On My Bookshelf: “On the Rez” by Ian Frazier


As meandering and unpredicable as the White River itself, “On The Rez” by Ian Frazier is a rugged, honest and brutal portrayal of the life and personalities on the Pine Ridge Indian Reservation in South Dakota.  From the beginning of the book, Ian challenges his readers to look past the iconic image of native life, to look past the stereotypes and usual descriptions.  To drop the labels of noble and proud to describe the people of Pine Ridge and stark to describe the environment.  Instead you follow Frasier’s relationships and explorations into a culture he respects but can never be a part of.  The reader begins to see how simplistic those descriptions are as Frazier teases apart our false sense of humility and reverance and causes us to look directly at reservation life, both the common and the disparate. 

The book consists of loosely connected images and stories of native life:  Of powwows and car crashes; victories and deaths; basketball stars and veterans.  Frasier unabashingly presents life on the reservation – descriptions of poverty and family, alcoholism and revolt, struggle and uncertainly.  But throughout it all, the book is peppered with a constant undercurrent of heroism.  From his youthful admiration of Crazy Horse and his grown appreciation of Red Cloud to more current heros, the author sits in fields, walks down unmarked streets and searches out the significance of the names of convenience stores and communities centers rather than reading roadside historical markers.

Sometimes an ass, Frasier spends the first half of his narrative discussing his interest in native culture and expounds on his friendship with Le War Lance, an Oglala Sioux native and traveller he befriends on the streets of New York City.  Le’s, often unbelievable stories, flow about as quickly as the Budweisers he is constantly drinking.  One Part Medicine Man, one part philosopher and two parts drunk; Le is constantly pushing the reader’s belief.  In the second half of the book, you begin to see Frazier’s fascination with native culture begin to mature as he delves into the life and death of Pine Ridge High School basketball star, SuAnne Big Crow.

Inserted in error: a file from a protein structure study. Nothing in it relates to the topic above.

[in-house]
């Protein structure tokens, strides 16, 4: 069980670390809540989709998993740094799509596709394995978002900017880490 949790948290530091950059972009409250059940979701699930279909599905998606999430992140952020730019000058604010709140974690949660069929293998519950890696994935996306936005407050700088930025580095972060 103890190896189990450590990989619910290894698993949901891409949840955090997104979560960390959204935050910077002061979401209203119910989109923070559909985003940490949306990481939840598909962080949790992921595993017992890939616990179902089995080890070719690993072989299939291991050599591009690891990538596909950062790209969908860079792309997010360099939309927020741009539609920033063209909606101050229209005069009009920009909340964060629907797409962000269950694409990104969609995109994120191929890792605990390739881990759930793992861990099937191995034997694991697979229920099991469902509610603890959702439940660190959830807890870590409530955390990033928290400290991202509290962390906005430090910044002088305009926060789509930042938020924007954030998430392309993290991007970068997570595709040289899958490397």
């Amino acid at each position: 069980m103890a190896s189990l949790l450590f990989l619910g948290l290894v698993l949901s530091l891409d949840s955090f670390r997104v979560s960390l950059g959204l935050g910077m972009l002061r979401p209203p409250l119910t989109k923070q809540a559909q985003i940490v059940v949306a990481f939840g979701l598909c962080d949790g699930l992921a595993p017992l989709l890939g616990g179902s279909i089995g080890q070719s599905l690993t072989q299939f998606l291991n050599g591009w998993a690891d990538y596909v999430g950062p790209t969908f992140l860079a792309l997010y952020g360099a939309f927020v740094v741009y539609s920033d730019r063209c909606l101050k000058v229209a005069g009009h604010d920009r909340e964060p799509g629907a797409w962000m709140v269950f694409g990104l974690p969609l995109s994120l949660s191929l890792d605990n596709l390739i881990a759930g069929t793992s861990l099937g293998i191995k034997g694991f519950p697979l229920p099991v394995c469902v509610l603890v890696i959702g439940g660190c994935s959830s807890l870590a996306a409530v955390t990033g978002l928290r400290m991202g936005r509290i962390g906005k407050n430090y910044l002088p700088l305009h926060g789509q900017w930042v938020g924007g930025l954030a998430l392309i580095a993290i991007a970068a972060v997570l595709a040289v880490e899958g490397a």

More stark than even the of vistas on the reservation; the racism of many Black Hill’s communities is exposed, explained and discussed.  Buffalo Gap.  Lead.  Rapid City.  Chadron.  White Clay.  Each with a different relationship and understanding, each with a different story.   At a recent event that I attended, a local Native American advocate stated that far and wide, Rapid City is recognized as the most racist city towards Native Americans.  A comment that sent a tremor through the crowd.  The speaker then ran through a list of local occurances to punctuate the point.

The words of Wendy Kindle, an aquaintance of Le who died when hit by a drunk driver, summed the book up well when she describes the night vista of the village of Pine Ridge.

It looks pretty, but its just a slum.

Bottom Line:  Frazier does not just describe the bleakness of the Plains and of Pine Ridge.  Instead he walks right up to it and shakes its hand.  Gets to know it.  Travels with it to White Clay to get a case of Bud.  Sometimes he is subtly mocked or shunned by it.  He provides a view that is more expansive than a Bad Lands postcard or a 19th Century photograph.  He presents an living picture of people, places and events that were never known outside the reservation but whose echoes are still heard there.  While truthful and blunt, the book is myopic in that Frazier focuses on the imagery of struggles and heros.  I think reading this in conjuction with Surviving in Two Worlds:  Contemporary Native American Voices by Lois Crozier-Hogle & Darryl Babe Wilson or Keeping Heart on Pine Ridge: Family Ties, Warrior Culture, Commodity Foods, Rez Dogs and the Sacred by Vic Glover  would provide a more even-handed account.